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  1. #1

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    Default hit a wall with tuning... help would be appreciated

    im a total noob and cant tune very well at all...

    everything sounds pretty good but its not quite there. any input would be greatly appreciated.


    here is my set up

    2002 neon

    polk db 5251 components mids in the doors and tweets in the cell panels
    polk db 1222 subs in polk box

    cda-9833

    pdx-4.100
    pdx-1.1000

    hu settings

    x-over

    low -3 db slope 4 and 63 hz

    mid low -3 db slope 4 and 100 hz

    mid high -3 db slope 1 and 800 hz

    high -4 db slope 1 and 5.0k

    5 band p-eq settings

    band 1
    -3 db 3.0 width 100 hz
    band 2
    -2 db 3.0 width 315 hz
    band 3
    -3 db 3.0 width 1.2k
    band 4
    -2 db 3.0 width 3.2k
    band 5
    -3 db 3.0 width 16k

    4 channel settings

    channel 1/2 channel 3/4
    gain 10:00 gain 10:00
    filter off filter off
    x-over 110 hz x-over 120 hz

    mono settings

    gain noon
    gain select 1.0v - 8.0v
    lp filter 50 hz
    subsonic filter off


    i do not use the passive crossover that came with my polks.
    also time correction is not set
    thanks for taking the time to read this long drawn out thing of mine
    Last edited by billodell; 10-16-2011 at 10:49 AM. Reason: left oout time correction

  2. #2

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    Quote Originally Posted by billodell View Post
    hu settings

    x-over

    low -3 db slope 4 and 63 hz

    mid low -3 db slope 4 and 100 hz

    mid high -3 db slope 1 and 800 hz

    high -4 db slope 1 and 5.0k
    Put the sub on a 24db slope which is the max your hu allows. Try lowering the sub xo point to 50hz. Your mids will have a low pass and a highpass. Set the HP tp the same point as the sub and the LP at around 4khz. Raise the gains on the mids to 0. Set the HP for the tweeter at 4 kz on a 24db slope. The tweet set at -4db from the hu is fine.

    Quote Originally Posted by billodell View Post
    5 band p-eq settings

    band 1
    -3 db 3.0 width 100 hz
    band 2
    -2 db 3.0 width 315 hz
    band 3
    -3 db 3.0 width 1.2k
    band 4
    -2 db 3.0 width 3.2k
    band 5
    -3 db 3.0 width 16k
    Band 1 - 80hz @ Q of 1.5 and cut by 3db
    Band 2 - 315hz @ Q 3 cut by 4db
    Band 3 - Try either 1 or 1.2 khz @ Q of 3 cut by 2-4db
    Band 4 - 3.2khz @ Q 3 cut by -4db
    Band 5 - 10khz @ q3 cut by -4/5 db

    Quote Originally Posted by billodell View Post
    4 channel settings

    channel 1/2 channel 3/4
    gain 10:00 gain 10:00
    filter off filter off
    x-over 110 hz x-over 120 hz
    bypass the xover at the amps. You've already set it at the hu.

    Quote Originally Posted by billodell View Post
    mono settings

    gain noon
    gain select 1.0v - 8.0v
    lp filter 50 hz
    subsonic filter off
    Lower the gains to like 10:00

    Quote Originally Posted by billodell View Post
    i do not use the passive crossover that came with my polks.
    also time correction is not set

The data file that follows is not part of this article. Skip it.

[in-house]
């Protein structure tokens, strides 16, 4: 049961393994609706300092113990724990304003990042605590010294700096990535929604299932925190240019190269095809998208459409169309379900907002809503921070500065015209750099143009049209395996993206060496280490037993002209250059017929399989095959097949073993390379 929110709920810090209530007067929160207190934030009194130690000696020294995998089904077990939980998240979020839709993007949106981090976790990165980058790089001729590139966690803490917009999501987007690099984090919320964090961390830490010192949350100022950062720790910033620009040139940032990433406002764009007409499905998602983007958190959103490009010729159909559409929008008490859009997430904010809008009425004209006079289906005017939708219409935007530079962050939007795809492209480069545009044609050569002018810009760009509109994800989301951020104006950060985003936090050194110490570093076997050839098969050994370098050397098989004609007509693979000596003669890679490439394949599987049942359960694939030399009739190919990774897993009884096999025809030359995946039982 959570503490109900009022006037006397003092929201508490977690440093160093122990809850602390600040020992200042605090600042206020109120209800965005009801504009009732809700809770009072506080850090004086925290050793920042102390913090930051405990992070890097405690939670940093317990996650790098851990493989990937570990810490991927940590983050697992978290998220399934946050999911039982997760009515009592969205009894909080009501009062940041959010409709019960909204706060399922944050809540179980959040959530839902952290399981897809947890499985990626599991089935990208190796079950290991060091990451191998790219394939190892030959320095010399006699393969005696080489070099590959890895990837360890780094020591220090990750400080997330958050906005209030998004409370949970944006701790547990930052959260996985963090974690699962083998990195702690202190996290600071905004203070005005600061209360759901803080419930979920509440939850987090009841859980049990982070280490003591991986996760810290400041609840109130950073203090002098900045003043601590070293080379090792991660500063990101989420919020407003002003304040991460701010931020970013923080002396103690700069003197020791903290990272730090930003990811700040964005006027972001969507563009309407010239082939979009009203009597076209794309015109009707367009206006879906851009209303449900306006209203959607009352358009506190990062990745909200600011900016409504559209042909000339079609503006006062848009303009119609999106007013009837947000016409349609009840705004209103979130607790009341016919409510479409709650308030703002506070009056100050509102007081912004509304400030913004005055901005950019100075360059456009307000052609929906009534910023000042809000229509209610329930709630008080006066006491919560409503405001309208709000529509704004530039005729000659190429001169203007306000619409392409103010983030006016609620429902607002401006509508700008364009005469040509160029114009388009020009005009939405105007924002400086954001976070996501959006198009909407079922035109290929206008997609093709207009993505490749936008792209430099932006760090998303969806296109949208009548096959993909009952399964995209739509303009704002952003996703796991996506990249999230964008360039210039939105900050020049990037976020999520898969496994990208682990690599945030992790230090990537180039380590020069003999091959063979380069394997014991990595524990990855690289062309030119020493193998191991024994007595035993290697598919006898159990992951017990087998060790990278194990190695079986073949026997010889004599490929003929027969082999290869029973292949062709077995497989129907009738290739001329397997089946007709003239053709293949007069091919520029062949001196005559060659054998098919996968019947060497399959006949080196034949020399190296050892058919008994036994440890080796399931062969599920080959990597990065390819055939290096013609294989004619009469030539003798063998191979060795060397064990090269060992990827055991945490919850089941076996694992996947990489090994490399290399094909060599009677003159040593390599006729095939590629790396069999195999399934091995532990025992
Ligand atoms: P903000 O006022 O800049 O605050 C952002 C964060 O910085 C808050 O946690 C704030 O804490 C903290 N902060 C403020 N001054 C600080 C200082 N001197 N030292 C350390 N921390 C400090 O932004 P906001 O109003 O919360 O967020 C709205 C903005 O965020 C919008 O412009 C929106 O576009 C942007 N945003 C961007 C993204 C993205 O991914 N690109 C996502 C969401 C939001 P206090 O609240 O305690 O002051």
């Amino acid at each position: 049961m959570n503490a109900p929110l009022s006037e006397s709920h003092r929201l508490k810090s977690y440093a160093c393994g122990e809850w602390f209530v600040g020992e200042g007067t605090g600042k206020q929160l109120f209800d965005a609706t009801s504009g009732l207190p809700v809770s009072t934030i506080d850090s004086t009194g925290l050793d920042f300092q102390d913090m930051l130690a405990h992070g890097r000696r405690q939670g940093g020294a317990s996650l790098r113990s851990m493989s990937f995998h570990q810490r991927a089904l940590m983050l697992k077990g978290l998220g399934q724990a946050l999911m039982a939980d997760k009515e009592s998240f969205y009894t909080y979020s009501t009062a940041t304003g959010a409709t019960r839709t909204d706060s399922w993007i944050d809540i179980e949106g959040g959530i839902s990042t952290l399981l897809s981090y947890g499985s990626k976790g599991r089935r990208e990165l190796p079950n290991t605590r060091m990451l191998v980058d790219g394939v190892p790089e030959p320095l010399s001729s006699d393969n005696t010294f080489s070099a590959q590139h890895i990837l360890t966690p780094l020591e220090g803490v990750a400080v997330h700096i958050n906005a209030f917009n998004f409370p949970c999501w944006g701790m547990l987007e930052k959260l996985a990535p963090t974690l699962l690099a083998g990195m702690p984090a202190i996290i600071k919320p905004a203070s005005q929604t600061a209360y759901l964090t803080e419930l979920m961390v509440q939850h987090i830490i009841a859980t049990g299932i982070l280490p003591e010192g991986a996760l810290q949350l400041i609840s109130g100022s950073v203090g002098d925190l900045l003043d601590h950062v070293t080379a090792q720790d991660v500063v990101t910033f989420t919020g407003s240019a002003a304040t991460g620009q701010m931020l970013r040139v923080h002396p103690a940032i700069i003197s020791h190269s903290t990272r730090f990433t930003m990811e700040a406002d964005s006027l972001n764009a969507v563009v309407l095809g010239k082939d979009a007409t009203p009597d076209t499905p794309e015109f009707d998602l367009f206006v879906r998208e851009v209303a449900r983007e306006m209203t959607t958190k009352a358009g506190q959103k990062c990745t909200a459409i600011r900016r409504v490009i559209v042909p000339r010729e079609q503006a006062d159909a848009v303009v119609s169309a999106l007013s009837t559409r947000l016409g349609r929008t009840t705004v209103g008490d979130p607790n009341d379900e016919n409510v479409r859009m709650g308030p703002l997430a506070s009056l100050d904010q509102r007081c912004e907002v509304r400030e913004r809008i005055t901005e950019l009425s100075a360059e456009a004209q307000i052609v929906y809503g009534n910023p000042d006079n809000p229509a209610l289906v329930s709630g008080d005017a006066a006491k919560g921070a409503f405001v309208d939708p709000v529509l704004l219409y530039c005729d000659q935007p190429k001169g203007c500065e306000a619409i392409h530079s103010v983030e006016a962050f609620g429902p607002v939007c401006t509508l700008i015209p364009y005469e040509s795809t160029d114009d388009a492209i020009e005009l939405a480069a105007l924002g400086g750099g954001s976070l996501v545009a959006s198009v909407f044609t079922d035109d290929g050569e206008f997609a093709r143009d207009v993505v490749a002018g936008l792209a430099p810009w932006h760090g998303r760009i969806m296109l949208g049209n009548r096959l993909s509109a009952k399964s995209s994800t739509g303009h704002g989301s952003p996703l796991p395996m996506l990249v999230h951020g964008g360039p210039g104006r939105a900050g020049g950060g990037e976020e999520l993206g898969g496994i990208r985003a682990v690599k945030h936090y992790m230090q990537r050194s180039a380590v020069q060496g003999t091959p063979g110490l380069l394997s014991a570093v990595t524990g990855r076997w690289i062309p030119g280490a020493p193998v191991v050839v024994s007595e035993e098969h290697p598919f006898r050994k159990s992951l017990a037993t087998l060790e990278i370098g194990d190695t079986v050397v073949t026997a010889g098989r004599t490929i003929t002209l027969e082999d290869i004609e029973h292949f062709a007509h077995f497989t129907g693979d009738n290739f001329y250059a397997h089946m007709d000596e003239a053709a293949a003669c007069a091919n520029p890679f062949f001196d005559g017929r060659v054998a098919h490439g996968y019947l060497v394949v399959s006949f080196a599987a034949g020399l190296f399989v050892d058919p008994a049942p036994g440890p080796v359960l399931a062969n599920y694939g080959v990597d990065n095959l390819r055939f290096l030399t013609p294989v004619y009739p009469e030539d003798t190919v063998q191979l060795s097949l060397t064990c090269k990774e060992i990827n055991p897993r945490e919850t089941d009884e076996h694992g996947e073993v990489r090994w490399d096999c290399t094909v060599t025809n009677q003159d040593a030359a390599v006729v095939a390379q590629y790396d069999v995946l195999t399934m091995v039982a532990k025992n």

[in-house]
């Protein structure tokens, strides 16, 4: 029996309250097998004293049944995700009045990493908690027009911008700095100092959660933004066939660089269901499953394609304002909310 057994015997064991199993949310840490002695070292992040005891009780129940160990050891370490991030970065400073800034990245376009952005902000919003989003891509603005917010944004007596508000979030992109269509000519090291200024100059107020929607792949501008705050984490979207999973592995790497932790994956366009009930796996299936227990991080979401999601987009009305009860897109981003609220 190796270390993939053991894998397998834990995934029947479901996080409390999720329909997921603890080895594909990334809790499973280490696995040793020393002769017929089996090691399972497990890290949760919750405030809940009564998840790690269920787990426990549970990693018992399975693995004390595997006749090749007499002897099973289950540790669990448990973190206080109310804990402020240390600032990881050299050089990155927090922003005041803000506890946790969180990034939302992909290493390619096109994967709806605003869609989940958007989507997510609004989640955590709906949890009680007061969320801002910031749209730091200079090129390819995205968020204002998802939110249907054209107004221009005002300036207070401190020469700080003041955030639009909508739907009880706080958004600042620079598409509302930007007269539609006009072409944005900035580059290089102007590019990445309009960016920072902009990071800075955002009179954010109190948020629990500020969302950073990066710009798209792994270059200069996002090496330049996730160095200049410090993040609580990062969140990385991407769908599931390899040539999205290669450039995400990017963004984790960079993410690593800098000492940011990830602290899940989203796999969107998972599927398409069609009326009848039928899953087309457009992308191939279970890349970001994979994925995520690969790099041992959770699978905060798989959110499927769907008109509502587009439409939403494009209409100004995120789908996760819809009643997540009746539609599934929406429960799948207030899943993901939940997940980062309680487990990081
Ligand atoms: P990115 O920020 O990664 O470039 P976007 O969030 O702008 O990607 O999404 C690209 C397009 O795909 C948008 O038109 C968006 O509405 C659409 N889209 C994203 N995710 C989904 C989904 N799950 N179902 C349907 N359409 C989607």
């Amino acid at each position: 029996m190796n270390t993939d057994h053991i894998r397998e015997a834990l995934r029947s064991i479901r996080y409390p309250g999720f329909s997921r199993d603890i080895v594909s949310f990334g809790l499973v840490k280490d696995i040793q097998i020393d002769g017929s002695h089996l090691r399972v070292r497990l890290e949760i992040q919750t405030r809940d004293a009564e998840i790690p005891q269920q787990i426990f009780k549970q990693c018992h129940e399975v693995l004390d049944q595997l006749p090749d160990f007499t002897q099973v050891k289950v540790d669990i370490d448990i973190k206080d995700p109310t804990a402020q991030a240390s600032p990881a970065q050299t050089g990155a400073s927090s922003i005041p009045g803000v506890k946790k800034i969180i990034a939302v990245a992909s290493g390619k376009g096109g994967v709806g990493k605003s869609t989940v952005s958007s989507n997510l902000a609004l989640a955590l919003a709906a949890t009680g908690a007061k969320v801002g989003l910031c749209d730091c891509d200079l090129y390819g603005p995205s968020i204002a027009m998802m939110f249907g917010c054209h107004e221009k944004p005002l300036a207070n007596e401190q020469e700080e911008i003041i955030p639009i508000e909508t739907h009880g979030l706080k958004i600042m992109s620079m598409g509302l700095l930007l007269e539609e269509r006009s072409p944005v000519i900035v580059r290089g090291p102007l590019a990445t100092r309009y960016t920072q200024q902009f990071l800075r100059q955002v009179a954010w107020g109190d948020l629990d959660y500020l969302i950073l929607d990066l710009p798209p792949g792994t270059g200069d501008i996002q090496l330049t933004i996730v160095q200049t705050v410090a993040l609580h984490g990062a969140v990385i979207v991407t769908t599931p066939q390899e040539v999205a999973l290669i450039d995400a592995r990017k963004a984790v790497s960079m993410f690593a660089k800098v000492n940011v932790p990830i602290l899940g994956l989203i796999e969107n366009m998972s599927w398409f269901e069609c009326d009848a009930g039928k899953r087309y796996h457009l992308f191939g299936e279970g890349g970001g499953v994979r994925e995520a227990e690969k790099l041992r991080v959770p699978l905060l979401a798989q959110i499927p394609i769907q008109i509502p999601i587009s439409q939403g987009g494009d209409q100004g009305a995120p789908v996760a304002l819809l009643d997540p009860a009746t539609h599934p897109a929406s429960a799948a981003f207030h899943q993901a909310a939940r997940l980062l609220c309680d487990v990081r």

thanks for taking the time to read this long drawn out thing of mine
    Use TA. Measure the duistance from the cones (sub, mid, tweets) to your driver side headrest. Now set your sub at 0. Now lets say the sub is at 82" and the far mid is at 54" and the near mid at 41" (Numbers cited as example only) You want to delay everything around your furthest driver. So the sub is 82-54=28" further than your mid. So with the sub at 0 set the far mid at 28/13.5 = 2.07ms delay. The near mid would be 82-41=41" = 41/13.5=3.04ms delay and so on.

    I would normally recommend doing this by ear but since you're starting out start with measured distance and then we will work our way around that. Try this and lets hear some feedback

  3. #3

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    thanks arun! im going to go out and try your recomendations now.

    i should have mentiond before that im running my hu in 3-way mode

  4. #4

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    i noticed a pretty substantial improvement in overall sq, except that now the highs seem almost shrill? also my xo on the hu only dips to 63hz for low
    Last edited by billodell; 10-16-2011 at 01:59 PM. Reason: x-over adjustment

  5. #5

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    Crossing the subs and your mids at 63 Hz will be fine. I had the db6501 and I still have the db1212.

    The db are good speakers for the money but in my opinion they do not do well below 60Hz so don't cross below here or its going to sound like there is a gap. Plus you have the 5.25 inch ones which are going to struggle even more on the low end.

    Couple of other suggestions for you.

    Try switching between cutting band 1 as 80Hz and 125Hz to see which sounds better. I typically worry more about 125Hz.
    Do the same for band 2, switch between cutting 250Hz and 315Hz.
    1.2k is most likely the right point for band 3.
    Switch between 2.5k, 3.15k, and 4k for band 4.
    You could try going with 6.3k, 8k, or 12.5k for as well for band 5.

    Just giving you some more suggestions.

    Can you hear cymbals clearly out of the tweeters? If not you may need to shift your band 5 from 10k to 5 or 6.3k.
    Last edited by pentoncm; 10-16-2011 at 08:59 PM.